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10 Ways to Travel On Public Transport With Young Children

Boy on trainTravelling anywhere by any means with young children can be a challenge. These tips are intended to support you when travelling mostly on a bus or by train with young children.

  1. Boredom. Try to understand how boring the trip may be for your child. How can you make it less boring? You may feel you are also bored and that is just the way it is, but try telling your young child that and see how far you get.
  2. Distraction. Try to have lots of things in your bag that you can use to distract your child. Maybe have something like a doodle board that they only get when on the bus. You will be surprised how many small toys and gadgets you can take in your bag.
  3. Feed them. Often children can be hungry and thirsty when travelling. Maybe you were rushing to leave the house and they didn’t get to eat. Have simple snacks with you or a little lunch box with some small bites in it. Try to steer clear of anything that will be messy or that spills easily. You may also not want your child soiled when you are getting off the bus so think clean food – raisins, apples, grapes, plain biscuit, water etc.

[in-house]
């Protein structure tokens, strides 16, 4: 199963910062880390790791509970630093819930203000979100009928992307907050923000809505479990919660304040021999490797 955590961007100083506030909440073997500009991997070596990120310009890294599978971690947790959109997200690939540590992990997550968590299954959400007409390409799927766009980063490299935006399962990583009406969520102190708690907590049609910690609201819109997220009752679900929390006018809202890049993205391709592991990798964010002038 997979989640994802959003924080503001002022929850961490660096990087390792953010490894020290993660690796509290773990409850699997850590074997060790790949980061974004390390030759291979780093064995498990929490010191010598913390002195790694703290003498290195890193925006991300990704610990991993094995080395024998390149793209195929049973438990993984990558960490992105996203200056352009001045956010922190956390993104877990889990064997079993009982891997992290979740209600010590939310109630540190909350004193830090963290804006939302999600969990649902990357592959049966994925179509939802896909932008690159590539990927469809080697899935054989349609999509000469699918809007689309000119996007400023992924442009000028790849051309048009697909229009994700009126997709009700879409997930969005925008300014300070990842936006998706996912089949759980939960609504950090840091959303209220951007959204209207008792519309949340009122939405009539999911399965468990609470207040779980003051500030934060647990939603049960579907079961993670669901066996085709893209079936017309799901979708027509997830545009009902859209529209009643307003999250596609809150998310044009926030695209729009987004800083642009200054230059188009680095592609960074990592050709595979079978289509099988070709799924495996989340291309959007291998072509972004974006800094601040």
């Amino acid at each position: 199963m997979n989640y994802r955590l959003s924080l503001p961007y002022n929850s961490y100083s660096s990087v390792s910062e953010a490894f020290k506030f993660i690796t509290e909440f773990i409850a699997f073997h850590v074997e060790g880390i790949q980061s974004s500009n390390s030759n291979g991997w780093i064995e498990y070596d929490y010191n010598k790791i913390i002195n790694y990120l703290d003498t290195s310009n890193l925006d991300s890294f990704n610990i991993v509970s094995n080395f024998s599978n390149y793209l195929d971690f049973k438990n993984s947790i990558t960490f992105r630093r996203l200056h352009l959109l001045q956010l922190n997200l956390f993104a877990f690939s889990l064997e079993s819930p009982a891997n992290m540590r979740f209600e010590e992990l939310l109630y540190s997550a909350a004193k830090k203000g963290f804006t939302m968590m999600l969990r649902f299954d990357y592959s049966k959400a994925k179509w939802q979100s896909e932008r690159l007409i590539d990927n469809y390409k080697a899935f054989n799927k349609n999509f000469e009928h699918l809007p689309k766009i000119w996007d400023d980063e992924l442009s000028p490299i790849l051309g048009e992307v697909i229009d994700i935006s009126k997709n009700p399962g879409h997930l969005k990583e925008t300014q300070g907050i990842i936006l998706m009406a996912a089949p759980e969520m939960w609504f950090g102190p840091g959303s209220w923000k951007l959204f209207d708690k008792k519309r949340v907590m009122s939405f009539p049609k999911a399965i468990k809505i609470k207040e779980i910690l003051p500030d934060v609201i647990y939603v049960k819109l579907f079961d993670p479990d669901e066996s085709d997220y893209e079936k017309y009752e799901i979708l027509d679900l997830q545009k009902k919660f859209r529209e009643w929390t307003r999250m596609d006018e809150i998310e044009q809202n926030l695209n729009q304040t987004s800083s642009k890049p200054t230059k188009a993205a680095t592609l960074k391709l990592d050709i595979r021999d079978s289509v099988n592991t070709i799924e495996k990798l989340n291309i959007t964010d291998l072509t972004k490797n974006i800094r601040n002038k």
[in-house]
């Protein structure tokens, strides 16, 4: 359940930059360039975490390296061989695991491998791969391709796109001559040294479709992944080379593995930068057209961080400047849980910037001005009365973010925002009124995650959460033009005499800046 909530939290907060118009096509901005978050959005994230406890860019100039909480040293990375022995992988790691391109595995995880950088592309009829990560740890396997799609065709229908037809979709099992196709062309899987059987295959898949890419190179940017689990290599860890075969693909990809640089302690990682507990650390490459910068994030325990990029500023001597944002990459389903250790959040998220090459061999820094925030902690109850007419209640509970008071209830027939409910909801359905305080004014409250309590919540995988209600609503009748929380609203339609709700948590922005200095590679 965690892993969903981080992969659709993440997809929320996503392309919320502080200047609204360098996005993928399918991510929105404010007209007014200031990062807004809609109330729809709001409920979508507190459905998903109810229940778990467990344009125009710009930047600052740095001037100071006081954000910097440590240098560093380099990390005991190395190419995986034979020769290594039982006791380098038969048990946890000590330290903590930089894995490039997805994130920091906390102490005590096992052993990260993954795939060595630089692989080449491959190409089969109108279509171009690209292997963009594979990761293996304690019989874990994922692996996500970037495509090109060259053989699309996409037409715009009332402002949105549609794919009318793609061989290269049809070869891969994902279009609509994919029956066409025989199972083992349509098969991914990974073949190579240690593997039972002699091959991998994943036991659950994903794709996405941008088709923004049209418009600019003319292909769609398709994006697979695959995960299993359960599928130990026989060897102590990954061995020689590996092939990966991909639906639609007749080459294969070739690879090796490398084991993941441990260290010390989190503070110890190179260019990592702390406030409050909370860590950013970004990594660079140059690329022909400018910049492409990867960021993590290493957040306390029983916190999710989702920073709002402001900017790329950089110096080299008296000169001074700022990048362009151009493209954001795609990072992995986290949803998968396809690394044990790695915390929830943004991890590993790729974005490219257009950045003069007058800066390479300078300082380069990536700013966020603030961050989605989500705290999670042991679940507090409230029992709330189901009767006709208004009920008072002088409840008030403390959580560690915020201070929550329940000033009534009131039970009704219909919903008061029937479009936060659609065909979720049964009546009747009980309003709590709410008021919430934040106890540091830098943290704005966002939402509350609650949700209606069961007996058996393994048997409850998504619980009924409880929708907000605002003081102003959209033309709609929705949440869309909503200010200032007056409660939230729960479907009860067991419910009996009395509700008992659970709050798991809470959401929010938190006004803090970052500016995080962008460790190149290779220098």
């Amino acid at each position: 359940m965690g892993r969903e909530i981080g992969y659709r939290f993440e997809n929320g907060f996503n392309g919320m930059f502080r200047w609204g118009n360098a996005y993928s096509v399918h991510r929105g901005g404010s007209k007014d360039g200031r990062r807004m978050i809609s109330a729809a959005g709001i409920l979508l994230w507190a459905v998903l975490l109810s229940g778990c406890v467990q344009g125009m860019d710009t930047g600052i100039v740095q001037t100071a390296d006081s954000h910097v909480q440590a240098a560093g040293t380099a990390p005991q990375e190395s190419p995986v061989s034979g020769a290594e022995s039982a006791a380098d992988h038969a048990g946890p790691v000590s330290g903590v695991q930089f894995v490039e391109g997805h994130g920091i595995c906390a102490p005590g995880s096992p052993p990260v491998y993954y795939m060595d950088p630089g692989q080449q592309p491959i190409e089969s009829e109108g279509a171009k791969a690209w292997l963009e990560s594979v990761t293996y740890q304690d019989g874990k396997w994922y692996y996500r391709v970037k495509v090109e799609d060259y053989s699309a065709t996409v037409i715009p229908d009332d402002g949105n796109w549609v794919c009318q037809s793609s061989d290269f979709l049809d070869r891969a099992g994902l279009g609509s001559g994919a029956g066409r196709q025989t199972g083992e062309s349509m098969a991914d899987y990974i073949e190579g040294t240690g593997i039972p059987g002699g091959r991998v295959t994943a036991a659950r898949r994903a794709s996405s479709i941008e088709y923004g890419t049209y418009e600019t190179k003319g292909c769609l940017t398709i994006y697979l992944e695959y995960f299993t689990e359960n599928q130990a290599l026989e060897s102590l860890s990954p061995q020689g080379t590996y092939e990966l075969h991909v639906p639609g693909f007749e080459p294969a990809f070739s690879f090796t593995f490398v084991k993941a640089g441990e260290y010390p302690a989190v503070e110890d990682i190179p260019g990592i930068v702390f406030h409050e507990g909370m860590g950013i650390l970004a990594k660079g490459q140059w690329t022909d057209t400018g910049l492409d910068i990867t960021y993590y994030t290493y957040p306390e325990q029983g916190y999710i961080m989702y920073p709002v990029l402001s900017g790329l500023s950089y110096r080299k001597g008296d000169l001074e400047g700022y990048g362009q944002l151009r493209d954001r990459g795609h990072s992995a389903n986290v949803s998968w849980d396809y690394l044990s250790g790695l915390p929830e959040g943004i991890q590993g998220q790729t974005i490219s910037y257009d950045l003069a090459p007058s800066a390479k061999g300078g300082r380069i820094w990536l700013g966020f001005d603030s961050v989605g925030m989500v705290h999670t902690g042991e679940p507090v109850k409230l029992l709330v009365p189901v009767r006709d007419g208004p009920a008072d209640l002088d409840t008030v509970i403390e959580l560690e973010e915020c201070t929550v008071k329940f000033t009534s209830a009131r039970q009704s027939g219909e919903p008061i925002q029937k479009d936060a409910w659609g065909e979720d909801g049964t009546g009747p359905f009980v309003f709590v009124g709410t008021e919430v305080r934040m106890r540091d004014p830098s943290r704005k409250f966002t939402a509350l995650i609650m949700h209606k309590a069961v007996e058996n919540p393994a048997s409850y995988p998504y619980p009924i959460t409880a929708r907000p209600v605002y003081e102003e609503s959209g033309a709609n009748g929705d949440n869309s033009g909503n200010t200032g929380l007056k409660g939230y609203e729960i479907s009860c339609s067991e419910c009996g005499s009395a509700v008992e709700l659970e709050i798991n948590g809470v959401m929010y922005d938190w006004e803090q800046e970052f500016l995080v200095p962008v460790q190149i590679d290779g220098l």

4. Engage with your child. It can be easy to sit on the bus and try to think and plan what you need to do while out. It is very hard for young children to have a parent with them who is really not present to them. Try to play games and talk with your child. ‘I spy’ can be a lot of fun. Read short stories and talk with them about what they see around them. Children generally enjoy adults engaging with them. If you are keeping them in the buggie try to position it in such a way that they can see other people. They may be amused watching others also.
  5. Plan ahead. Before going on the trip make sure you have a solid plan of action. Talk with your child about where you are going, acknowledge it is not ideal but that you need them to cooperate with you. Build something into the trip which they will enjoy E.g. Stopping at the park to feed the ducks, playing on the swings, or some other  special reward for cooperating.   Let them know that you understand it is hard for them and ask them to bring something with them for amusement. If possible, try to plan a trip when your child is due to nap.